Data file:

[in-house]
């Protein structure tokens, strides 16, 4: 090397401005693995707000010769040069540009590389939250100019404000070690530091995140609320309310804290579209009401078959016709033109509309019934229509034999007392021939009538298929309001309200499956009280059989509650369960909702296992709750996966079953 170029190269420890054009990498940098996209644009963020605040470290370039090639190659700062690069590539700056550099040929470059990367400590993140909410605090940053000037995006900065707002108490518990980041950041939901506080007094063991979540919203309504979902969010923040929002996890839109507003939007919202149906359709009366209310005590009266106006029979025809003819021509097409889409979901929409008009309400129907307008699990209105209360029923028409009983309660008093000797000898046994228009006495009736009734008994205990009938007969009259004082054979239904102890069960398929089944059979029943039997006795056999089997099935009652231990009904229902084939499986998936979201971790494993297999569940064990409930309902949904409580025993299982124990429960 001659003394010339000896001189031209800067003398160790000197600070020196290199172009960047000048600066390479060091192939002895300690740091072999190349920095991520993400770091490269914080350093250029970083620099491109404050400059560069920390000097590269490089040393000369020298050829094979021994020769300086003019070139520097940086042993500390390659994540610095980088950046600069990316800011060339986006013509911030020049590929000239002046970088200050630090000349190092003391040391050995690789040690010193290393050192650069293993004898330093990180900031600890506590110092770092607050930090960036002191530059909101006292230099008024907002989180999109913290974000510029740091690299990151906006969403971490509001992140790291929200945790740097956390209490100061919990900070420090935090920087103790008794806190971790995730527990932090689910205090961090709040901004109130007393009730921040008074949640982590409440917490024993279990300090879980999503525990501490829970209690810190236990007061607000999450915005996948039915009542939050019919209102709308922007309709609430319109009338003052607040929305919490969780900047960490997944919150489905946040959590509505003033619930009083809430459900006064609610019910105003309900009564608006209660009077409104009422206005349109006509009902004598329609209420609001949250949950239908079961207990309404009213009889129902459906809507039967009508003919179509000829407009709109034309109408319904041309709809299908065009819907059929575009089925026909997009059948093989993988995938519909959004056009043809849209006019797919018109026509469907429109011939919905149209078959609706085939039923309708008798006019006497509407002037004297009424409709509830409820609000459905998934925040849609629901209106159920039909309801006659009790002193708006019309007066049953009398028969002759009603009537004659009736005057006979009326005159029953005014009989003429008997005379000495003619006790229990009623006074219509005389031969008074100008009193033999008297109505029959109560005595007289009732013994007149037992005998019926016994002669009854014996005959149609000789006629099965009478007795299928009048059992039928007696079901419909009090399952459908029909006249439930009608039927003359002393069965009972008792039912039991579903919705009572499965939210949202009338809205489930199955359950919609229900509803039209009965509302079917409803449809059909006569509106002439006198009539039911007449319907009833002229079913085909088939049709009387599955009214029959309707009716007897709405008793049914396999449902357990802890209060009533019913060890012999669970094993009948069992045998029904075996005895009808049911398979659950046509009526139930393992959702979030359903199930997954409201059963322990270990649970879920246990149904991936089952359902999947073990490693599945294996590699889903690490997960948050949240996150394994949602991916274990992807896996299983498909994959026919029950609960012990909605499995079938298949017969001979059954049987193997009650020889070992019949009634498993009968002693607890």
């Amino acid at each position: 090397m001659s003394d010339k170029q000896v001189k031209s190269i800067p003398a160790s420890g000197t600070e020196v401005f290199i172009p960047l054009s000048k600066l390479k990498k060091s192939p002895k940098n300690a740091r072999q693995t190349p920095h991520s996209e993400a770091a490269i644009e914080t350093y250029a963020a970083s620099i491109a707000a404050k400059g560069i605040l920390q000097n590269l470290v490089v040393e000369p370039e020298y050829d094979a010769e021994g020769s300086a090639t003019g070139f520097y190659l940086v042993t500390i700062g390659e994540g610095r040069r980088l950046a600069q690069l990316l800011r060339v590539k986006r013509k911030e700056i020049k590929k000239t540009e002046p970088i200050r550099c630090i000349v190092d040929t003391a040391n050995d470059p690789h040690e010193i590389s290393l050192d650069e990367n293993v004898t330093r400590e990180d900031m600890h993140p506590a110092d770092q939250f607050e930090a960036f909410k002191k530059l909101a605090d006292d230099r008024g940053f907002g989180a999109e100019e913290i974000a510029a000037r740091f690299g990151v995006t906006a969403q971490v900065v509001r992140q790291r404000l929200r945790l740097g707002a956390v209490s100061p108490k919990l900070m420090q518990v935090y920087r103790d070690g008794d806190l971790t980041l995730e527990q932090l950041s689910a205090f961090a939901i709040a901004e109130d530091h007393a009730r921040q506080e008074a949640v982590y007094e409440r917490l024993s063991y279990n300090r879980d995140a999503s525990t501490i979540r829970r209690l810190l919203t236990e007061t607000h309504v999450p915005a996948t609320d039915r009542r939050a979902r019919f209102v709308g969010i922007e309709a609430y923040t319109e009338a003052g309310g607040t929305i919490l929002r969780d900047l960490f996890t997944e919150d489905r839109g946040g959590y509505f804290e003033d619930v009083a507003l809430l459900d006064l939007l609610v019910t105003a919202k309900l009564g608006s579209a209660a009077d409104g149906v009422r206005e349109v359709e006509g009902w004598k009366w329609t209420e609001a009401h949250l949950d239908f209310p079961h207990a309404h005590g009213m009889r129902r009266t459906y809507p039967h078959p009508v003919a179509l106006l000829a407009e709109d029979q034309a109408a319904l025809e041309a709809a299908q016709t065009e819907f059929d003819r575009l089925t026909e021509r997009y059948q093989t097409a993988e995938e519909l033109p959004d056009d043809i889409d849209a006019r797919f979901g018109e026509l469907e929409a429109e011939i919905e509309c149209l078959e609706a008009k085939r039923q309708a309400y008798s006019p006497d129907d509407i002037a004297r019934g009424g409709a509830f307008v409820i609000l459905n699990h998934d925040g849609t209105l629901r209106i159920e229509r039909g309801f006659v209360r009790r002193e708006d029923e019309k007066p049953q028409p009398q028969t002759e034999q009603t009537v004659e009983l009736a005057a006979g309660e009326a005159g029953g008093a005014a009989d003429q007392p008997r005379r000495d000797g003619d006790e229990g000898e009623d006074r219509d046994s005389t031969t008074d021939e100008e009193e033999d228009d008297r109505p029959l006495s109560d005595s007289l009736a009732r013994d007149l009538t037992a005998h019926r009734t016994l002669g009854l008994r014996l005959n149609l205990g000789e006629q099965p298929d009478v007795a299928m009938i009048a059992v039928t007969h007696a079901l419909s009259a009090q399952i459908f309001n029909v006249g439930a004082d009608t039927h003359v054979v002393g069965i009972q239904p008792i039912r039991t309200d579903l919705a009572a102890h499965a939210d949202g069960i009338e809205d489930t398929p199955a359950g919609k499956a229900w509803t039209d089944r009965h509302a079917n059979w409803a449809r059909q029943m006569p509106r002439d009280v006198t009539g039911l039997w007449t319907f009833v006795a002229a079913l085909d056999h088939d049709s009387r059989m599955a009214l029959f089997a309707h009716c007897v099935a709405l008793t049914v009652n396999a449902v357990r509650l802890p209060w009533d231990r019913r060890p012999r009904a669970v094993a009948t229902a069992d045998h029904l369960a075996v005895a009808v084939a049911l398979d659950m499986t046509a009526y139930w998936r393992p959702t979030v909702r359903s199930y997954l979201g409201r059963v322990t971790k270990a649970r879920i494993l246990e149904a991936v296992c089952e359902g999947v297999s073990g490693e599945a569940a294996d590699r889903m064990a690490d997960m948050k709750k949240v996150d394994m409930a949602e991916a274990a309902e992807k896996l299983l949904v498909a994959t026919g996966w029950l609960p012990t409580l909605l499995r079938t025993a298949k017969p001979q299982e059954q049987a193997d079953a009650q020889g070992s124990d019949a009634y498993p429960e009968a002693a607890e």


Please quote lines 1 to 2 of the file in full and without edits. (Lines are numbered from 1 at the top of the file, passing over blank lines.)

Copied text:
[in-house]
């Protein structure tokens, strides 16, 4: 090397401005693995707000010769040069540009590389939250100019404000070690530091995140609320309310804290579209009401078959016709033109509309019934229509034999007392021939009538298929309001309200499956009280059989509650369960909702296992709750996966079953 170029190269420890054009990498940098996209644009963020605040470290370039090639190659700062690069590539700056550099040929470059990367400590993140909410605090940053000037995006900065707002108490518990980041950041939901506080007094063991979540919203309504979902969010923040929002996890839109507003939007919202149906359709009366209310005590009266106006029979025809003819021509097409889409979901929409008009309400129907307008699990209105209360029923028409009983309660008093000797000898046994228009006495009736009734008994205990009938007969009259004082054979239904102890069960398929089944059979029943039997006795056999089997099935009652231990009904229902084939499986998936979201971790494993297999569940064990409930309902949904409580025993299982124990429960 001659003394010339000896001189031209800067003398160790000197600070020196290199172009960047000048600066390479060091192939002895300690740091072999190349920095991520993400770091490269914080350093250029970083620099491109404050400059560069920390000097590269490089040393000369020298050829094979021994020769300086003019070139520097940086042993500390390659994540610095980088950046600069990316800011060339986006013509911030020049590929000239002046970088200050630090000349190092003391040391050995690789040690010193290393050192650069293993004898330093990180900031600890506590110092770092607050930090960036002191530059909101006292230099008024907002989180999109913290974000510029740091690299990151906006969403971490509001992140790291929200945790740097956390209490100061919990900070420090935090920087103790008794806190971790995730527990932090689910205090961090709040901004109130007393009730921040008074949640982590409440917490024993279990300090879980999503525990501490829970209690810190236990007061607000999450915005996948039915009542939050019919209102709308922007309709609430319109009338003052607040929305919490969780900047960490997944919150489905946040959590509505003033619930009083809430459900006064609610019910105003309900009564608006209660009077409104009422206005349109006509009902004598329609209420609001949250949950239908079961207990309404009213009889129902459906809507039967009508003919179509000829407009709109034309109408319904041309709809299908065009819907059929575009089925026909997009059948093989993988995938519909959004056009043809849209006019797919018109026509469907429109011939919905149209078959609706085939039923309708008798006019006497509407002037004297009424409709509830409820609000459905998934925040849609629901209106159920039909309801006659009790002193708006019309007066049953009398028969002759009603009537004659009736005057006979009326005159029953005014009989003429008997005379000495003619006790229990009623006074219509005389031969008074100008009193033999008297109505029959109560005595007289009732013994007149037992005998019926016994002669009854014996005959149609000789006629099965009478007795299928009048059992039928007696079901419909009090399952459908029909006249439930009608039927003359002393069965009972008792039912039991579903919705009572499965939210949202009338809205489930199955359950919609229900509803039209009965509302079917409803449809059909006569509106002439006198009539039911007449319907009833002229079913085909088939049709009387599955009214029959309707009716007897709405008793049914396999449902357990802890209060009533019913060890012999669970094993009948069992045998029904075996005895009808049911398979659950046509009526139930393992959702979030359903199930997954409201059963322990270990649970879920246990149904991936089952359902999947073990490693599945294996590699889903690490997960948050949240996150394994949602991916274990992807896996299983498909994959026919029950609960012990909605499995079938298949017969001979059954049987193997009650020889070992019949009634498993009968002693607890």